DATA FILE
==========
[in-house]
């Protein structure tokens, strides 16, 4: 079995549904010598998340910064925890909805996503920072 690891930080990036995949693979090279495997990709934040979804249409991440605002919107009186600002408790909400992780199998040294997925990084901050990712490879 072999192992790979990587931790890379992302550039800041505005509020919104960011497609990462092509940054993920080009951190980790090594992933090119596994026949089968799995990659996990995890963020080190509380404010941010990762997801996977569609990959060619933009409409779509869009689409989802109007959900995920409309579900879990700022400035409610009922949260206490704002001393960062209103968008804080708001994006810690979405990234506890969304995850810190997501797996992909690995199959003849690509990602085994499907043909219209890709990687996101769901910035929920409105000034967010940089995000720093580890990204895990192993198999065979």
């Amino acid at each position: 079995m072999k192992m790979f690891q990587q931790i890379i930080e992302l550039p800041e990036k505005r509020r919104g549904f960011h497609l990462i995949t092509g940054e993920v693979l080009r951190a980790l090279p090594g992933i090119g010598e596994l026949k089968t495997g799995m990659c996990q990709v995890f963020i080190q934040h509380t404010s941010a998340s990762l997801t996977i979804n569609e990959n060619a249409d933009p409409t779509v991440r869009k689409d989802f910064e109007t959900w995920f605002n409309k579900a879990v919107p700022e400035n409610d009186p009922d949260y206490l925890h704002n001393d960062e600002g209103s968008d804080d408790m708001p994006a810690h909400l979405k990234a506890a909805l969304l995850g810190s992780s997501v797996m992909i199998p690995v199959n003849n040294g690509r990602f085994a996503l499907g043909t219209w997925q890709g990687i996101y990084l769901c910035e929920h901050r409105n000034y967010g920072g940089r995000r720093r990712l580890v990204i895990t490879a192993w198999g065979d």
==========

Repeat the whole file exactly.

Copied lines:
[in-house]
């Protein structure tokens, strides 16, 4: 079995549904010598998340910064925890909805996503920072 690891930080990036995949693979090279495997990709934040979804249409991440605002919107009186600002408790909400992780199998040294997925990084901050990712490879 072999192992790979990587931790890379992302550039800041505005509020919104960011497609990462092509940054993920080009951190980790090594992933090119596994026949089968799995990659996990995890963020080190509380404010941010990762997801996977569609990959060619933009409409779509869009689409989802109007959900995920409309579900879990700022400035409610009922949260206490704002001393960062209103968008804080708001994006810690979405990234506890969304995850810190997501797996992909690995199959003849690509990602085994499907043909219209890709990687996101769901910035929920409105000034967010940089995000720093580890990204895990192993198999065979």
């Amino acid at each position: 079995m072999k192992m790979f690891q990587q931790i890379i930080e992302l550039p800041e990036k505005r509020r919104g549904f960011h497609l990462i995949t092509g940054e993920v693979l080009r951190a980790l090279p090594g992933i090119g010598e596994l026949k089968t495997g799995m990659c996990q990709v995890f963020i080190q934040h509380t404010s941010a998340s990762l997801t996977i979804n569609e990959n060619a249409d933009p409409t779509v991440r869009k689409d989802f910064e109007t959900w995920f605002n409309k579900a879990v919107p700022e400035n409610d009186p009922d949260y206490l925890h704002n001393d960062e600002g209103s968008d804080d408790m708001p994006a810690h909400l979405k990234a506890a909805l969304l995850g810190s992780s997501v797996m992909i199998p690995v199959n003849n040294g690509r990602f085994a996503l499907g043909t219209w997925q890709g990687i996101y990084l769901c910035e929920h901050r409105n000034y967010g920072g940089r995000r720093r990712l580890v990204i895990t490879a192993w198999g065979d």